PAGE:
Sudden Cardiac Arrest and Missouri & Kansas Student Athletes

It can happen in the blink of an eye. One minute, your student athlete is competing and everything is normal; the next minute they are on the ground and medical staff is rushing over to them. Usually the injury is something minor, but if the collapse is caused by a heart condition, death can be the unfortunate outcome.

Many parents are unaware that sudden cardiac arrest (SCA) is the number one cause of death among student athletes, with over 7,000 cases around the country each year. The most effective way to treat SCA is with an Automated External Defibrillator (AED), a portable defibrillation unit to shock the heart into beating again. Unfortunately, not all schools have an AED on hand, increasing the risk of death or permanent damage for SCA victims.


SCA in young adults is typically caused by hypertrophic cardiomyopathy, a genetic disease that causes the tissues of the heart to thicken, making it harder to pump blood through the body. Athletes with this condition overexert the heart with exercise, causing it to stop. Another less common cause of SCA is commotio cordis, where an individual has an abnormally thin chest wall. Abrupt blows to the chest from a projectile can cause SCA in athletes with this condition.

Many schools have started to screen student athletes for heart disorders before clearing them for play, but if the condition goes undetected, the risk for SCA increases.


When the heart stops, every second matters. Athletes who receive immediate treatment from an AED are much more likely to recover from SCA than those who need to wait for EMTs to arrive. Survival rates for individuals who receive shock treatment within one to three minutes of their collapse range from 70-90 percent. The average ambulance response time is nearly 10 minutes, which drastically decreases the likelihood of survival.

AEDs are so effective that 19 states require their school districts to have one on hand, however the laws vary from state to state and school to school. For example, in some states, only public high schools with athletic programs need to purchase an AED. In other states, all schools (public, private, charter, and even colleges) must have at least one available for use.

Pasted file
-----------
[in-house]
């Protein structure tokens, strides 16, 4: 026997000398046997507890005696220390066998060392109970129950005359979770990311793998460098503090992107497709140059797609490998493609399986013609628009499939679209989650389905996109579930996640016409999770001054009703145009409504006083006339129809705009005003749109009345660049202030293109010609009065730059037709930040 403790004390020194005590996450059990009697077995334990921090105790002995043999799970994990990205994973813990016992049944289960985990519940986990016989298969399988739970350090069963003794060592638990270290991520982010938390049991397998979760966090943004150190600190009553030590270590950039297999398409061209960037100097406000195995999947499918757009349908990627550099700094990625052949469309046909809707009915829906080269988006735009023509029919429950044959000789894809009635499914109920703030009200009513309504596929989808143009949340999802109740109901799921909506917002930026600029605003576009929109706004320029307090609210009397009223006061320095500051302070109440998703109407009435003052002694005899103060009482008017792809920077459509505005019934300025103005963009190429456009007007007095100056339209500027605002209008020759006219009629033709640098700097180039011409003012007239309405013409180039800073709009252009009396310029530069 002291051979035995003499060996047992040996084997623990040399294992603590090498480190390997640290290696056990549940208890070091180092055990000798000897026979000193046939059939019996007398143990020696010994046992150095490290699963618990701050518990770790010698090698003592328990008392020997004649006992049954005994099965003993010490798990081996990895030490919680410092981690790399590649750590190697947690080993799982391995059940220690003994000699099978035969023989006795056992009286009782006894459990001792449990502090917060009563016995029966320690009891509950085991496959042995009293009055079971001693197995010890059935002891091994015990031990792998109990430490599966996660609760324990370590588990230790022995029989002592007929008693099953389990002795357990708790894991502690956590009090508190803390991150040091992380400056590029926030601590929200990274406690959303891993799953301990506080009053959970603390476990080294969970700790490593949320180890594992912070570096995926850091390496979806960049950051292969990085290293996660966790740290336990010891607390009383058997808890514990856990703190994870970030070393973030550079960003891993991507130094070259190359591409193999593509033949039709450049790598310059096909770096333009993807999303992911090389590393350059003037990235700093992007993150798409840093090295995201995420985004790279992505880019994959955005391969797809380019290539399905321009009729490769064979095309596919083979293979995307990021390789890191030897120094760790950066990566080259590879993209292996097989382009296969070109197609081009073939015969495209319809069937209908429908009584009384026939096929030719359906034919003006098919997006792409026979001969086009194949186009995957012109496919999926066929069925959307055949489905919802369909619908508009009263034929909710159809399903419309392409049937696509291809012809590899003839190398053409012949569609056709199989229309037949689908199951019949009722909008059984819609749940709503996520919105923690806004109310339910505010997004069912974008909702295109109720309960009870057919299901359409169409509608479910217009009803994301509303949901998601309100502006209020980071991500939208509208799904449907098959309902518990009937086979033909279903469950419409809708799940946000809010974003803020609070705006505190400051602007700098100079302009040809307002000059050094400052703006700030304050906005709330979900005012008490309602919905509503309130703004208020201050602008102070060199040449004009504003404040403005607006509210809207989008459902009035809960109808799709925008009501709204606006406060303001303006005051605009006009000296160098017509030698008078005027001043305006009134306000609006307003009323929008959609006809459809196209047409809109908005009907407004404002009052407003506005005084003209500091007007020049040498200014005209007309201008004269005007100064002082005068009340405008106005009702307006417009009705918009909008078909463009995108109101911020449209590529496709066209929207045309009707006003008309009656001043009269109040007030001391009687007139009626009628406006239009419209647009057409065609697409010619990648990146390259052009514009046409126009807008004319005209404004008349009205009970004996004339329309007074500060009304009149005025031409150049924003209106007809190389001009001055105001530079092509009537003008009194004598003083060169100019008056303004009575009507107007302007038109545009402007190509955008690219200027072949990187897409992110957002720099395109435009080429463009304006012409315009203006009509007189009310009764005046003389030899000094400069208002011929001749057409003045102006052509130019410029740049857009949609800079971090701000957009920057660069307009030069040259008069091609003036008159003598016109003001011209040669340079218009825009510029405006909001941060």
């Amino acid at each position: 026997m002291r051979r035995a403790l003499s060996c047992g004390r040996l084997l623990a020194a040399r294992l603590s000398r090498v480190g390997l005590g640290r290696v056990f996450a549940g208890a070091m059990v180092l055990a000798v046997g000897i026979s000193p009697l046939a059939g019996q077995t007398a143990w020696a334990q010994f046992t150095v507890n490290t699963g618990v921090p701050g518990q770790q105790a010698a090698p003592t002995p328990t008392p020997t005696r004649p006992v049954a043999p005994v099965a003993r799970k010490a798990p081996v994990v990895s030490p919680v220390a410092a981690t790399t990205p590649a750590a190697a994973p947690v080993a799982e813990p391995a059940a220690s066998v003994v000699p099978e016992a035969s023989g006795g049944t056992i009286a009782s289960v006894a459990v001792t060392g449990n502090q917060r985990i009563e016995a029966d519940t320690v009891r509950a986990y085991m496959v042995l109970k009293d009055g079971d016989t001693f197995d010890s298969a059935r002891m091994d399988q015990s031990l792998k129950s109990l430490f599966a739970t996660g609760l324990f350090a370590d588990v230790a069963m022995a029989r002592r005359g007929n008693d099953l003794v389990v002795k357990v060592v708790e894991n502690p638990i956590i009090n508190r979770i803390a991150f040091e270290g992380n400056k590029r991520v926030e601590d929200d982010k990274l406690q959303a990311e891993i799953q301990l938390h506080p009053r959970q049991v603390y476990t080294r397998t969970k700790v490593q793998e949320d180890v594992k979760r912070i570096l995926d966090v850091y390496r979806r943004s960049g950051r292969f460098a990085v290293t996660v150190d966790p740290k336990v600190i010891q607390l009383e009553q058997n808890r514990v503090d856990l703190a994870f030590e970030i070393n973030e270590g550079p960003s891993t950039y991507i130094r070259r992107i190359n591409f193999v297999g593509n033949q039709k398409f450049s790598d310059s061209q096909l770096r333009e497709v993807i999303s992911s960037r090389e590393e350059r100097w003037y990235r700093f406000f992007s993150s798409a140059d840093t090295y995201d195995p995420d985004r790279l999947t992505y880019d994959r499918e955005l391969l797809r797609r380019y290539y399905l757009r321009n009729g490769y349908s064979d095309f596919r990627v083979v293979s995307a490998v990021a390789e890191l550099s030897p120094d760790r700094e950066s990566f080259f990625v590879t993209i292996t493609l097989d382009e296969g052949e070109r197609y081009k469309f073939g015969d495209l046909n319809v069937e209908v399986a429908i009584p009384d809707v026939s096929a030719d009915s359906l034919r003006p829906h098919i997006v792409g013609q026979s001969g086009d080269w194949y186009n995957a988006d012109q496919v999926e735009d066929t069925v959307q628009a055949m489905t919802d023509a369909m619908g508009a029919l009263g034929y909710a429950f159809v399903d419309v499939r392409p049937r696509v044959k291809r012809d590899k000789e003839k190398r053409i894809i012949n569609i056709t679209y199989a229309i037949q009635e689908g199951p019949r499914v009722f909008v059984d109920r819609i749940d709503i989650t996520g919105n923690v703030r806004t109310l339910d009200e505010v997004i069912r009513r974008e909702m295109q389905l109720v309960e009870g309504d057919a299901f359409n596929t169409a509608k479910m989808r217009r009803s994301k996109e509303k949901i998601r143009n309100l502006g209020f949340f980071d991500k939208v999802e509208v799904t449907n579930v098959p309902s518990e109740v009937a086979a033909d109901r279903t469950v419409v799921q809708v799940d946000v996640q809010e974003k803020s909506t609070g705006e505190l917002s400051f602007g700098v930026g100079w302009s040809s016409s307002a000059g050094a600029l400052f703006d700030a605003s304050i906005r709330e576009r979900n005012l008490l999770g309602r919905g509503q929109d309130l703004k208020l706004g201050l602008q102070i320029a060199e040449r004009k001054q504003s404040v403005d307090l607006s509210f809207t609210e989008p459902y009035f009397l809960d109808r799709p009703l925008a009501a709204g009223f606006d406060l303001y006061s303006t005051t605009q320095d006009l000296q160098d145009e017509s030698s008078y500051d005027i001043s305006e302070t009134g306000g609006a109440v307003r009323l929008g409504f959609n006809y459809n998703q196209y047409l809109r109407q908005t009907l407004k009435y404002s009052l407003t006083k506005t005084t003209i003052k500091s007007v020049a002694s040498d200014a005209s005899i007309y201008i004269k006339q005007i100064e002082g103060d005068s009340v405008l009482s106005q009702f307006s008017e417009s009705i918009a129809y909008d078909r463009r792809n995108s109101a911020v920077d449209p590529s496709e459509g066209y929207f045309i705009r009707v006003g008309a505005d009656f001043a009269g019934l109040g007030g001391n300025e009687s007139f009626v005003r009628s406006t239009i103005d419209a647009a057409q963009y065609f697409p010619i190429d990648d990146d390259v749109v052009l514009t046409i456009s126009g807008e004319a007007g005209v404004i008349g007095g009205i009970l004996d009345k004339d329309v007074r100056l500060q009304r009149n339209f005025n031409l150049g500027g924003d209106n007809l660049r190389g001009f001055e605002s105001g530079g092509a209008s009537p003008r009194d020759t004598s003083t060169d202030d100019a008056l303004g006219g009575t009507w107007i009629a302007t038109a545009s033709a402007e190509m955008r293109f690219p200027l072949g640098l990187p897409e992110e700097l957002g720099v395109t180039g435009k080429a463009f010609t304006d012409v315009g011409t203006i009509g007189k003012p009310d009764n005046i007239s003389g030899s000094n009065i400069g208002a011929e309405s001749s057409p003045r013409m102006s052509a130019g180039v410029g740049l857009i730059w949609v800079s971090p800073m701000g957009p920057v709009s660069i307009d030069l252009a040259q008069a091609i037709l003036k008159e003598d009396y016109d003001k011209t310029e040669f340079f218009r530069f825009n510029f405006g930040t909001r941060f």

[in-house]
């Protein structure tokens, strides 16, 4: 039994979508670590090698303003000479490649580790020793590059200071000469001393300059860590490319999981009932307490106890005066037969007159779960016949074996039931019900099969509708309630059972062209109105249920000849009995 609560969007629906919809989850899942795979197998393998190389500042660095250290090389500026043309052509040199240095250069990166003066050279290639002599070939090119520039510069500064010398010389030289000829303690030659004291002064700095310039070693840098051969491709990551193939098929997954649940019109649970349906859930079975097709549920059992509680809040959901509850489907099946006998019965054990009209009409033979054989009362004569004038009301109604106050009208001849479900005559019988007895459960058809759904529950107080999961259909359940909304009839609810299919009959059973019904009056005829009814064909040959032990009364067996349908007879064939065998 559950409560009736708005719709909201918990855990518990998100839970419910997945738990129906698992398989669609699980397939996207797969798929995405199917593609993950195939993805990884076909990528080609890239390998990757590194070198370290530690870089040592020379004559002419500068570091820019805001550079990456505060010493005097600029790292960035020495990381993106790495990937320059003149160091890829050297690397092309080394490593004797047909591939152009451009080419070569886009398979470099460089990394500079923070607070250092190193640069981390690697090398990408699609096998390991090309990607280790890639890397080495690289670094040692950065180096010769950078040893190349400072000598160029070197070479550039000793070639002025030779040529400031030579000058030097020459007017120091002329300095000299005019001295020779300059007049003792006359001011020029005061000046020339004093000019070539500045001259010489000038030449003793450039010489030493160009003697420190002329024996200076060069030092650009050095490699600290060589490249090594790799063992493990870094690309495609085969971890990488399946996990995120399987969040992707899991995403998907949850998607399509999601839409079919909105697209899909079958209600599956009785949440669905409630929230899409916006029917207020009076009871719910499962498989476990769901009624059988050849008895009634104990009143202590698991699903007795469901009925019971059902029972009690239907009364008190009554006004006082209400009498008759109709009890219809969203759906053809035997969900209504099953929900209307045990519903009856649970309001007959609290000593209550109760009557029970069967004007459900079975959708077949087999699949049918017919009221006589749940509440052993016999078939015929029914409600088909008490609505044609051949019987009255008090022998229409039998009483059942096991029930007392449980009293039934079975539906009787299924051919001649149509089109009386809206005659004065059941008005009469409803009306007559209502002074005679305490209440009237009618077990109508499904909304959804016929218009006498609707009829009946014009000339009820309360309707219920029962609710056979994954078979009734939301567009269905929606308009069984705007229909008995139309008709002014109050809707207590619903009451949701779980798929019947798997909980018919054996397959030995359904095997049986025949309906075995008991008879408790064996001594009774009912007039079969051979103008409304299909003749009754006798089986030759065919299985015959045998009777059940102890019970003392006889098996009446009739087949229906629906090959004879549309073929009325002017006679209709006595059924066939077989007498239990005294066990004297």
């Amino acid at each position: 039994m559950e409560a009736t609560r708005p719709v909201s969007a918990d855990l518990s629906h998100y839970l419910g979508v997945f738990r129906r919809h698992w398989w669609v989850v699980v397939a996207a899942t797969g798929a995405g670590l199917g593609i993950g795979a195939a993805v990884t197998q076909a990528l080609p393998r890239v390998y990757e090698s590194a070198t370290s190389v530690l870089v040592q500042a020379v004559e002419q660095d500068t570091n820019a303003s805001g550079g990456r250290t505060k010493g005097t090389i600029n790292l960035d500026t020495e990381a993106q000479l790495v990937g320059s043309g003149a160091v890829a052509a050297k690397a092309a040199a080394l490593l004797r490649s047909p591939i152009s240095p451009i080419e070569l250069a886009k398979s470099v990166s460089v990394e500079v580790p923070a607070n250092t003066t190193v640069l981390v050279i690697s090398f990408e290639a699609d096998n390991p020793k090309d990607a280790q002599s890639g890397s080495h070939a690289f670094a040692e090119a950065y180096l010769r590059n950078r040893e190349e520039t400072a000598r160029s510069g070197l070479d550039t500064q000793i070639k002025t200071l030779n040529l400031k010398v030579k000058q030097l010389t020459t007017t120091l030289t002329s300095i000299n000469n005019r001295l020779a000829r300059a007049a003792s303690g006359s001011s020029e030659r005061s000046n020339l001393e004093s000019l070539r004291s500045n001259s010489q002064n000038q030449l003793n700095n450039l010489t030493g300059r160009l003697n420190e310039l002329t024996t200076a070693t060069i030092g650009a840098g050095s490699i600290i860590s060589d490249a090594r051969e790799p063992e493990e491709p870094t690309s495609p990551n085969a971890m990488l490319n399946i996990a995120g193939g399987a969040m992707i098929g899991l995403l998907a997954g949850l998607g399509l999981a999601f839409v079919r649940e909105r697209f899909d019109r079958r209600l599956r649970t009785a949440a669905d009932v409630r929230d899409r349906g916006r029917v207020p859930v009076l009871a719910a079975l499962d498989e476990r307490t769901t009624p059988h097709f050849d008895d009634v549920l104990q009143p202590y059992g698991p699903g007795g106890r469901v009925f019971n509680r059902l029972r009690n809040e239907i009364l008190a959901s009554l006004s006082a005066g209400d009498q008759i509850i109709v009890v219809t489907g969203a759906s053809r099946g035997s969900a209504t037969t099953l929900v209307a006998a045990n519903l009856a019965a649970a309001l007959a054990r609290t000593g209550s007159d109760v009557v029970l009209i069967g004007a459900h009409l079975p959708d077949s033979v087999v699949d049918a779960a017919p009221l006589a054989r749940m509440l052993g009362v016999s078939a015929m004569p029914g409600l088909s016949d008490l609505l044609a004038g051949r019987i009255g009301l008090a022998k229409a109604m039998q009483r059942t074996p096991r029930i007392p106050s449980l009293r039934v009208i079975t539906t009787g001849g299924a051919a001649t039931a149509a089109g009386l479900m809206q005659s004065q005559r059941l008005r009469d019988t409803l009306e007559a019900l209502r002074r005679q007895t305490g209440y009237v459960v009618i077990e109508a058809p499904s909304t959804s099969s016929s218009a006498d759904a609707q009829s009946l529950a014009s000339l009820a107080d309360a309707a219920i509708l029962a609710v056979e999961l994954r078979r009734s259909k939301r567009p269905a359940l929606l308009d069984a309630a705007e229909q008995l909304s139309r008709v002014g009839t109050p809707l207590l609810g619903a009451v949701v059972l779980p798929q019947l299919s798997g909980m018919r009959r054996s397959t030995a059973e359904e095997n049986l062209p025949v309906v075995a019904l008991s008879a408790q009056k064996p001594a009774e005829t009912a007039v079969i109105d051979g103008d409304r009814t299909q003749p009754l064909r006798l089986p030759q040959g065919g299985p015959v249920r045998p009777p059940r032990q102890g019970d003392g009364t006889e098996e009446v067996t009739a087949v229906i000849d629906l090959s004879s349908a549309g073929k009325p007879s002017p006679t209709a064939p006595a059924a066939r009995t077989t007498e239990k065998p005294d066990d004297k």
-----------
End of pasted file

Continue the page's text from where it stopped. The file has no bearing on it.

Missouri and Kansas currently do not have specific legislation requiring AED use at schools, but the districts can still purchase them independently. Concerned parents can have a big impact on their school’s decision to acquire an AED. Parents should contact their school board or superintendent to see if the school has an AED, where it is located, who is trained to use it, and whether or not the school has an emergency plan in place.


If your student athlete suffered from cardiac arrest during an athletic event, it’s important to discuss the case with a skilled personal injury attorney. If there was negligence involved, you may be eligible to receive compensation for medical bills as well as pain and suffering. Your options for litigation may vary depending on which school your child attends and if the school had protocols in place for medical screenings and emergency situations.

At Tatlow Gump Faiella and Wheelan, your case will be treated as our first priority, with the personalized service, attention to detail, and compassion you need. Our representation is on a contingency basis, so we don’t make any money unless we win your case. Our initial consultations are always free, so contact us today to set up an appointment to learn your rights. 800.264.3455

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